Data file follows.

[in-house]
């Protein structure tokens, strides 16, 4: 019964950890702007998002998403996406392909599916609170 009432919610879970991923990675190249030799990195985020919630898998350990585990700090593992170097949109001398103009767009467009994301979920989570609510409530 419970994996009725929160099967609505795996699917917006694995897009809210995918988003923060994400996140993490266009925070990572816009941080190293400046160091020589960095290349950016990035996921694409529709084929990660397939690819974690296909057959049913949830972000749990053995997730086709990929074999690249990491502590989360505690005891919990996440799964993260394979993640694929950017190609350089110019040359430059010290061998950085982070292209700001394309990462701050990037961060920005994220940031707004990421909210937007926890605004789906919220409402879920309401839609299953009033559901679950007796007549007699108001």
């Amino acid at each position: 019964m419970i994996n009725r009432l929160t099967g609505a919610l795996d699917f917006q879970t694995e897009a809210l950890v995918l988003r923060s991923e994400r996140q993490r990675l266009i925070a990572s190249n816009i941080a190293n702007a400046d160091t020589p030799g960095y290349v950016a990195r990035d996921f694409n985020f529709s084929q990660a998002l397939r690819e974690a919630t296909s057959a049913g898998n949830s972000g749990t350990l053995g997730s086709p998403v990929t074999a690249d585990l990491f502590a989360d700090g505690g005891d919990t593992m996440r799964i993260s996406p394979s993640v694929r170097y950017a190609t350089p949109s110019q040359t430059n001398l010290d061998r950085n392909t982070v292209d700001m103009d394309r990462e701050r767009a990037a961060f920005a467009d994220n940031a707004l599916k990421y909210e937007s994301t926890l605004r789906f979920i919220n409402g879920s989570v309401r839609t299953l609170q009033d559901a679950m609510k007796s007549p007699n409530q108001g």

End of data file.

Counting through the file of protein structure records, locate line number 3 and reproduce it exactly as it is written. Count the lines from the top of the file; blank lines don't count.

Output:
């Amino acid at each position: 019964m419970i994996n009725r009432l929160t099967g609505a919610l795996d699917f917006q879970t694995e897009a809210l950890v995918l988003r923060s991923e994400r996140q993490r990675l266009i925070a990572s190249n816009i941080a190293n702007a400046d160091t020589p030799g960095y290349v950016a990195r990035d996921f694409n985020f529709s084929q990660a998002l397939r690819e974690a919630t296909s057959a049913g898998n949830s972000g749990t350990l053995g997730s086709p998403v990929t074999a690249d585990l990491f502590a989360d700090g505690g005891d919990t593992m996440r799964i993260s996406p394979s993640v694929r170097y950017a190609t350089p949109s110019q040359t430059n001398l010290d061998r950085n392909t982070v292209d700001m103009d394309r990462e701050r767009a990037a961060f920005a467009d994220n940031a707004l599916k990421y909210e937007s994301t926890l605004r789906f979920i919220n409402g879920s989570v309401r839609t299953l609170q009033d559901a679950m609510k007796s007549p007699n409530q108001g």